Gather around for a story, boys and girls. Stop me if you've heard this one before.
Once upon a time, there was a boy tending his social flocks of friends and followers. He would continually go up to the social embankments and shout, "Help, there's a privacy breach!" The bloggers and reporters would all come running, making his cries travel much further. Masses of people changed their privacy settings, even though their privacy wasn't violated at all. Then one day, there really was a serious privacy breach, but when the bloggers and reporters and tweeters and plussers and tumblrers all came along to convey the cries out unto the world, no one believed it was a big deal. The evil privacy breacher then stole all their identities, sold them to a Moldovan spam syndicate, and last was seen in Dubai skiing in an indoor mall.
Aesop it's not; the version at mythfolklore.net reads better. Yet this story is painfully relevant today. In the past week, there have been two such baseless privacy scares involving LinkedIn and Facebook, and they're unfortunate red herrings.
Let's start with LinkedIn.
The "privacy breach": LinkedIn was preparing a new form of social advertising. It said, "When LinkedIn members recommend people and services, follow companies, or take other actions, their name/photo may show up in related ads shown to you."
The gotcha moment: Steve Woodruff, a blogger friend whom I've known and respected for years, got a tip about it and blogged the story. He wrote, "Devious. And I expect that you, like me, don't want to participate."
Why it's not a big deal: LinkedIn did something unprecedented by allowing an opt-out mechanism before anyone saw an ad using that kind of targeting. Yes, the default was LinkedIn opting people in, and LinkedIn could have communicated these changes better (though it did start disclosing the changes as early as June), but in many ways LinkedIn was well ahead of the curve.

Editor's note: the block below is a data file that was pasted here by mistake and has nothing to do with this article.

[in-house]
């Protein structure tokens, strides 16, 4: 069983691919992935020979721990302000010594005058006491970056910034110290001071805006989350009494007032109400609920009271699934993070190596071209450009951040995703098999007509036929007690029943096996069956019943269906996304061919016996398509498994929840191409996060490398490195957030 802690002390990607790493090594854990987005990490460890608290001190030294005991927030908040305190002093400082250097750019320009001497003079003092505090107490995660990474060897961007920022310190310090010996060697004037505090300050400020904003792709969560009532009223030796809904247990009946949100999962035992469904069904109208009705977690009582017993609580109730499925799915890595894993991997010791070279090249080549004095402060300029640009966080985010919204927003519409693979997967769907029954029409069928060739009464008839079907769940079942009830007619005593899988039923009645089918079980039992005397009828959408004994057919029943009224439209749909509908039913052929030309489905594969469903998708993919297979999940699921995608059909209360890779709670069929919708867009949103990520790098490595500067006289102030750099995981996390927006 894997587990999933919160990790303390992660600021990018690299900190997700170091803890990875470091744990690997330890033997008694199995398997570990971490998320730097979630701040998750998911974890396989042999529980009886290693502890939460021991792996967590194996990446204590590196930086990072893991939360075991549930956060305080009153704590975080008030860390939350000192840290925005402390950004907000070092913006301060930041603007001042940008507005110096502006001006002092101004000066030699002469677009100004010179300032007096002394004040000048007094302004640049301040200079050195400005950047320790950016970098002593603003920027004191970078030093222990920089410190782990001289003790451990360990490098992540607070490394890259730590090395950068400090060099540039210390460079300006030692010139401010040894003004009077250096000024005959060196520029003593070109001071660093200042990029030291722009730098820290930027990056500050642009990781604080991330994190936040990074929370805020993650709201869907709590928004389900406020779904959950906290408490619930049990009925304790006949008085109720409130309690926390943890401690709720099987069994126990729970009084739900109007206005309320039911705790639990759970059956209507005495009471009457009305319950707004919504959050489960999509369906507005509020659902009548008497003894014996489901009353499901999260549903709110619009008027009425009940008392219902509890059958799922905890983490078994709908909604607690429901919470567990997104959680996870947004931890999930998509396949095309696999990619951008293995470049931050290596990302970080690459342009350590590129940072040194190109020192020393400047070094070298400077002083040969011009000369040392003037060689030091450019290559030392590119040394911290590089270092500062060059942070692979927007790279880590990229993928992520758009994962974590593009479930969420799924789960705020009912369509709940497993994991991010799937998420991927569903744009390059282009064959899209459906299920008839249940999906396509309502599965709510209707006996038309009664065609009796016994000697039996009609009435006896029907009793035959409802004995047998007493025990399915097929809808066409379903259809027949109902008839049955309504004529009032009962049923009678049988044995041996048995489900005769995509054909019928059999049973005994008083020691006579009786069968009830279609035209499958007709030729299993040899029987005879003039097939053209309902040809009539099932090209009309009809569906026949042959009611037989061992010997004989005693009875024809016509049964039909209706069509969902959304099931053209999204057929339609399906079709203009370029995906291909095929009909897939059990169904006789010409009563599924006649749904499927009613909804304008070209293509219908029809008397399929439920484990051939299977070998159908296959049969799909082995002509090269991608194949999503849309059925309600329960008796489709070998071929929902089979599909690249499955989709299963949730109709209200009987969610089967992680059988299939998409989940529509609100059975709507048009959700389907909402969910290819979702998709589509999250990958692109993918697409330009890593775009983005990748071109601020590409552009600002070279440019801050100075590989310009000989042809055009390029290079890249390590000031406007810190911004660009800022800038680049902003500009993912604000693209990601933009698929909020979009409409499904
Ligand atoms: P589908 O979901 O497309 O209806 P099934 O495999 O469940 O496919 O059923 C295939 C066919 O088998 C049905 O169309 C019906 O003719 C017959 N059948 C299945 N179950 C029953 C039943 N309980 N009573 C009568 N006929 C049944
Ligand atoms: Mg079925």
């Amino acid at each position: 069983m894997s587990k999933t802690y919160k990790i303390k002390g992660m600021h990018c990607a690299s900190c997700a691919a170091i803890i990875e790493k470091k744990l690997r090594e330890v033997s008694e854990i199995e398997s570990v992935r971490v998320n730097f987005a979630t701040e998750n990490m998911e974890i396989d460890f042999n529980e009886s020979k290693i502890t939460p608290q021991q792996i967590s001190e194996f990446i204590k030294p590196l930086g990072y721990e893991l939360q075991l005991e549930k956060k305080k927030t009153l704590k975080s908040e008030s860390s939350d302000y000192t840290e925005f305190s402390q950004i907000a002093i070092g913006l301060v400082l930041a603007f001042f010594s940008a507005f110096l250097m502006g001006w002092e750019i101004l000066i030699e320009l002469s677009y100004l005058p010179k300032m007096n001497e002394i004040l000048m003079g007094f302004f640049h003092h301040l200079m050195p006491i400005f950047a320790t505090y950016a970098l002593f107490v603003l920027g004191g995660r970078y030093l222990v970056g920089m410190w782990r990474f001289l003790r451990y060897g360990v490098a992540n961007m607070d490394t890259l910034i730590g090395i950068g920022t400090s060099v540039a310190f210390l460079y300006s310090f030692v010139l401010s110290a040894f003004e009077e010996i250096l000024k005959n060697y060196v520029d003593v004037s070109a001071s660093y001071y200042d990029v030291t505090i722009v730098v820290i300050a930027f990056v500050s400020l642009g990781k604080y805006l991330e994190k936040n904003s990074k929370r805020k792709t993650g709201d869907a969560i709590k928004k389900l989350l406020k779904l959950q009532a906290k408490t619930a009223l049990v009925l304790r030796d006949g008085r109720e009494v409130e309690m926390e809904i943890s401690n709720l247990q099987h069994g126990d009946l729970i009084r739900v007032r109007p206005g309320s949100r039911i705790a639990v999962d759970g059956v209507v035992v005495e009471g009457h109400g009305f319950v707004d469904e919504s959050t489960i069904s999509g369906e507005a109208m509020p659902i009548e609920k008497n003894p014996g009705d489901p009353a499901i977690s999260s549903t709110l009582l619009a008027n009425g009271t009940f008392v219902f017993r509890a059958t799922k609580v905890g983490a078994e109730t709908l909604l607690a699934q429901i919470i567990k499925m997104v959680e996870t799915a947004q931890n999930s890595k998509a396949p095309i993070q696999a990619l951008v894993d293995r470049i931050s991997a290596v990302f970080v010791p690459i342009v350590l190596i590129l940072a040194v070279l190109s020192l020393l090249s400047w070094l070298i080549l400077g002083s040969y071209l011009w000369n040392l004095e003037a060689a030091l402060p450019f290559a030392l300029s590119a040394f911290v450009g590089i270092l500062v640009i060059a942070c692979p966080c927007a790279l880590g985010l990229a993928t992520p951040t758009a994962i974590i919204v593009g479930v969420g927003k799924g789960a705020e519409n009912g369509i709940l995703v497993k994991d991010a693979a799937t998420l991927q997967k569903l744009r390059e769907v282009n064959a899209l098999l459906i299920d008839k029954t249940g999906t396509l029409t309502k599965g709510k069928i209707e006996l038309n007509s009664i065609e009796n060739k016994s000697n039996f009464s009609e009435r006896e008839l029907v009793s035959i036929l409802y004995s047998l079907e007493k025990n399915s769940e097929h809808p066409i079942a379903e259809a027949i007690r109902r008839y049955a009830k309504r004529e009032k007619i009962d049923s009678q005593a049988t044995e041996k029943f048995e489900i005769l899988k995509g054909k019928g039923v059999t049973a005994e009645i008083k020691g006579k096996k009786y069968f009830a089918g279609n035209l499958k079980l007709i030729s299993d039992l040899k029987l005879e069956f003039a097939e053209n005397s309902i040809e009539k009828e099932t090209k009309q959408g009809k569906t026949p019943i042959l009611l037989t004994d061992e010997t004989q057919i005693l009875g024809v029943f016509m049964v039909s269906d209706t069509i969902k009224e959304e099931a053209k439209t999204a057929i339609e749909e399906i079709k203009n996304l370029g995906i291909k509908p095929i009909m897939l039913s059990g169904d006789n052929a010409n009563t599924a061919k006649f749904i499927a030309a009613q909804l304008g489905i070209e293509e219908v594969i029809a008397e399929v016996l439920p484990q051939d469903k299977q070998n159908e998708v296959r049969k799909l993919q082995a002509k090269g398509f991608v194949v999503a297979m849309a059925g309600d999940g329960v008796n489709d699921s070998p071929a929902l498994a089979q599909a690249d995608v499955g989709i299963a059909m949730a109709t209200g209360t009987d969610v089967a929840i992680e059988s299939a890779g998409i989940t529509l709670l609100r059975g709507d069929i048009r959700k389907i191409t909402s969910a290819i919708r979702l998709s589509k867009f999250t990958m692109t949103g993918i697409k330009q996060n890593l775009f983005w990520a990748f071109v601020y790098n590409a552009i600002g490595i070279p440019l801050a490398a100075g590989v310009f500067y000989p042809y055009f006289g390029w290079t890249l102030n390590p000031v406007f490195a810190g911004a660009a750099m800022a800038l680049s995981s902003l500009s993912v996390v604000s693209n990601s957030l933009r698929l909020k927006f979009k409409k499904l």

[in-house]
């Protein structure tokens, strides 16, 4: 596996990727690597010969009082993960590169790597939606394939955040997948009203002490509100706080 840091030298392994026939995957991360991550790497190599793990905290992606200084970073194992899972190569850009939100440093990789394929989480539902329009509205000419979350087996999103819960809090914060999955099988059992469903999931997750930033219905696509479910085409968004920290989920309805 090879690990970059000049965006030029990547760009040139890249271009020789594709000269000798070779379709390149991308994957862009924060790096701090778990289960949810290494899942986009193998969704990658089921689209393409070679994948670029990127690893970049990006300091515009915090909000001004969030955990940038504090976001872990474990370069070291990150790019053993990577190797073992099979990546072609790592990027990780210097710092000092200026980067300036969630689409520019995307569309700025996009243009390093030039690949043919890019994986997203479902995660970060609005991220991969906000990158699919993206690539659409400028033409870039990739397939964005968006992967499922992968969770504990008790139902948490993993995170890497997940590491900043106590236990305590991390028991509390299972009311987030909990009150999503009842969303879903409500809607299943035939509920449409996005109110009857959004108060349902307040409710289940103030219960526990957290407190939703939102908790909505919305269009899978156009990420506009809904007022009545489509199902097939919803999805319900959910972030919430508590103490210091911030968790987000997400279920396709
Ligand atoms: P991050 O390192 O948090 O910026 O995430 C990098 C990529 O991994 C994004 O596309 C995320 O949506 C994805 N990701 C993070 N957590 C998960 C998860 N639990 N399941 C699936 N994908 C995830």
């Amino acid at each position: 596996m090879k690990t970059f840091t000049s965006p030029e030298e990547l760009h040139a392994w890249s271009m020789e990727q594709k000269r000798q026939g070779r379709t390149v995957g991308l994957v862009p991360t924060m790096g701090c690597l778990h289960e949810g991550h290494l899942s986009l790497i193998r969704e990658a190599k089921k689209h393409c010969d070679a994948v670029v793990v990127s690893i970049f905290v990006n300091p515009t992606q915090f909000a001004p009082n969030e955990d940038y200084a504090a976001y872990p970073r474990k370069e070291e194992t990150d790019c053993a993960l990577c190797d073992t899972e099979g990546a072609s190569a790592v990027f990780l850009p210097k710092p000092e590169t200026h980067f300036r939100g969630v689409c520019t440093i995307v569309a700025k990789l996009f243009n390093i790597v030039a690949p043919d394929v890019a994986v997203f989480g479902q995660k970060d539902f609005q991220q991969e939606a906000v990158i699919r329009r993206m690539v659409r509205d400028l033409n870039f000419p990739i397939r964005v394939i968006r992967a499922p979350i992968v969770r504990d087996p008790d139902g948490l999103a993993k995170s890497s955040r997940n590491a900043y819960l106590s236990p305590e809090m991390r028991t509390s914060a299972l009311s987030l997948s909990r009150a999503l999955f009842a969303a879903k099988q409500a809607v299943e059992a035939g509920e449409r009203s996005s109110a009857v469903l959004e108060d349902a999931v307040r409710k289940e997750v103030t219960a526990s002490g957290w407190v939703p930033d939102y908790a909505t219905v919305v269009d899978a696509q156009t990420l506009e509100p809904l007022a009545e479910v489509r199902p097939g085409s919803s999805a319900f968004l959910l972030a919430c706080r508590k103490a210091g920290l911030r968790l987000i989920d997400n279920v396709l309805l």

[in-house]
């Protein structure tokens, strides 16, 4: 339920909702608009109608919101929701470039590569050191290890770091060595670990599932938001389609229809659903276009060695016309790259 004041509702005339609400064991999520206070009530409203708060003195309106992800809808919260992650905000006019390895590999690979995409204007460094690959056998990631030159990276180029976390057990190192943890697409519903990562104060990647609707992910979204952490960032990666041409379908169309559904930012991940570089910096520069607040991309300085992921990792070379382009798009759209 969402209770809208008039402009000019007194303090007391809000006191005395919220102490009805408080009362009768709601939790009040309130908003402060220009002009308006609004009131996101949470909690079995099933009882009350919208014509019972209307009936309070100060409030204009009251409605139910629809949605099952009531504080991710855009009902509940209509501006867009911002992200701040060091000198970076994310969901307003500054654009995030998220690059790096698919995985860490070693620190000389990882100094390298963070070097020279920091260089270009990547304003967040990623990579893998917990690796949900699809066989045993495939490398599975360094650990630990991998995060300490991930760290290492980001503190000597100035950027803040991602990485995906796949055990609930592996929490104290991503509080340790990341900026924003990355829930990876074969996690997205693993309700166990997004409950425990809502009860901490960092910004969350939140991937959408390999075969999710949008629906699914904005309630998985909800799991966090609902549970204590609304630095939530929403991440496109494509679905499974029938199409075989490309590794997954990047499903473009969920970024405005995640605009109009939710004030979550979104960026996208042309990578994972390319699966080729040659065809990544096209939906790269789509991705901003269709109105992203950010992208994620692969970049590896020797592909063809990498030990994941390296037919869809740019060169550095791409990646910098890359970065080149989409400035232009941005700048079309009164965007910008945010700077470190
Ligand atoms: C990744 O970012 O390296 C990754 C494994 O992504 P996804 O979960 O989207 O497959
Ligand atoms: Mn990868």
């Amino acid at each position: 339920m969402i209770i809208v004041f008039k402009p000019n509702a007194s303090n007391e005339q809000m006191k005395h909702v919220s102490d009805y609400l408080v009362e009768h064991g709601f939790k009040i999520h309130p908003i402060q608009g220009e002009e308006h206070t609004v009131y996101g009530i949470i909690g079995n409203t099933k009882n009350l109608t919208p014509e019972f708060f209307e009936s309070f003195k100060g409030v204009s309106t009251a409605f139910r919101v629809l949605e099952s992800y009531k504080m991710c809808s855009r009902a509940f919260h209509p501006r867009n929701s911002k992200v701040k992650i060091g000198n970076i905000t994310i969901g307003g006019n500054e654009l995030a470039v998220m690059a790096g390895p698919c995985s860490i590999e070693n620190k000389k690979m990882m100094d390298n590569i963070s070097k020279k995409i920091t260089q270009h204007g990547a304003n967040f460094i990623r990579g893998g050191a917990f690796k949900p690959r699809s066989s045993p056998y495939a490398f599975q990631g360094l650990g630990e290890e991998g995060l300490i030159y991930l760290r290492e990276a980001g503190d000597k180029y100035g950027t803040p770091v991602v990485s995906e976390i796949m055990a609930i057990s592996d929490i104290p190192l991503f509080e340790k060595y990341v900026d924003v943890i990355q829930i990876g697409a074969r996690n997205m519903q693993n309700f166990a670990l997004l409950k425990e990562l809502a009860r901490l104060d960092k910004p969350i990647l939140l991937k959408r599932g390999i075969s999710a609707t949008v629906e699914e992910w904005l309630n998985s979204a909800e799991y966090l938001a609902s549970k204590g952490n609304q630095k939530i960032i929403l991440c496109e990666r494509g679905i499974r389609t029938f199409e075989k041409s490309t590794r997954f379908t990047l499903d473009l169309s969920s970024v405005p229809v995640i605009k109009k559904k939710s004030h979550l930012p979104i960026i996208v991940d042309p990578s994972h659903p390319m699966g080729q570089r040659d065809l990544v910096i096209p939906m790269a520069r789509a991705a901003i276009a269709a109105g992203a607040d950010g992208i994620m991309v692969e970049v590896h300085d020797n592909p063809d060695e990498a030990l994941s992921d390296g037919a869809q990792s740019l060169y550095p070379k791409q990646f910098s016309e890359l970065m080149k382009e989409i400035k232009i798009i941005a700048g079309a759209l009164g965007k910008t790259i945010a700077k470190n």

The upshot: LinkedIn caved, and will be worse off for it. Instead of LinkedIn showing you that your friends Ashmi, Jamison, and Lexi like an advertiser or its products, you'll just see that three nameless friends follow that company. Look at the before and after images in LinkedIn's mea culpa. Which looks better? The bottom one is McMurphy at the end of "One Flew Over the Cuckoo's Nest." It's a loss for LinkedIn, and I hope they find a way to keep experimenting with social ads, while leading the way with privacy.
Then there's Facebook.
The "privacy breach": People using Facebook's mobile applications were startled to find that friends' phone numbers were visible in their contact lists at facebook.com.
The gotcha moment: There are too many instances of yellow journalism to name, but the normally sound Boy Genius Report ran one of the scarier headlines: "Facebook stole every contact and phone number in your phone - here's how to undo the damage." The post then notes that you'll express "shock and disgust."
Why it's not a big deal: This is an old feature from Facebook so you can add friends based on their phone numbers, and it's very useful. You can disable contact syncing if you want -- that's an old feature too. As Facebook noted in its response, "Just like on your phone, only you can see these numbers." Umm, what damage is this? When you synchronized your Hotmail and Gmail accounts with Facebook to find friends there, Facebook didn't email everyone else. Similarly, Facebook's not going to start calling your grandmother and reading her your status updates. That would be a great service, though, as I should call Grandmom more anyway, and Mark Zuckerberg sounds enough like me.
The upshot: Unlike LinkedIn, Facebook didn't make any changes. There are probably a lot of features in Facebook's mobile apps that you don't know about, and there are probably a lot of privacy settings you don't know about either.
You may recall that the original boy who cried, "Wolf!" lost his flock of sheep. The dangers are far worse for those who make a big stink of nonexistent privacy breaches. When we make a big stink about what are at most minor communication snafus from the social networks in question, we won't be able to rouse people's attention when serious issues emerge.
Few people truly understand privacy issues. Your personal information on your cheap, plastic supermarket loyalty card is currently worth far more than all your social graph data. That's right -- how much toilet paper you buy is far more valuable to marketers than who your friends are. If bloggers investigated shopper cards, they'd tell you to cut them up, and then for good measure to never step foot in a supermarket again.
There are lots of morals to this story: Don't jump to conclusions. Do your homework. Count to 10 before writing a blog post. Don't be the boy or girl who cries, "Privacy breach!" And always remember to call your grandmother.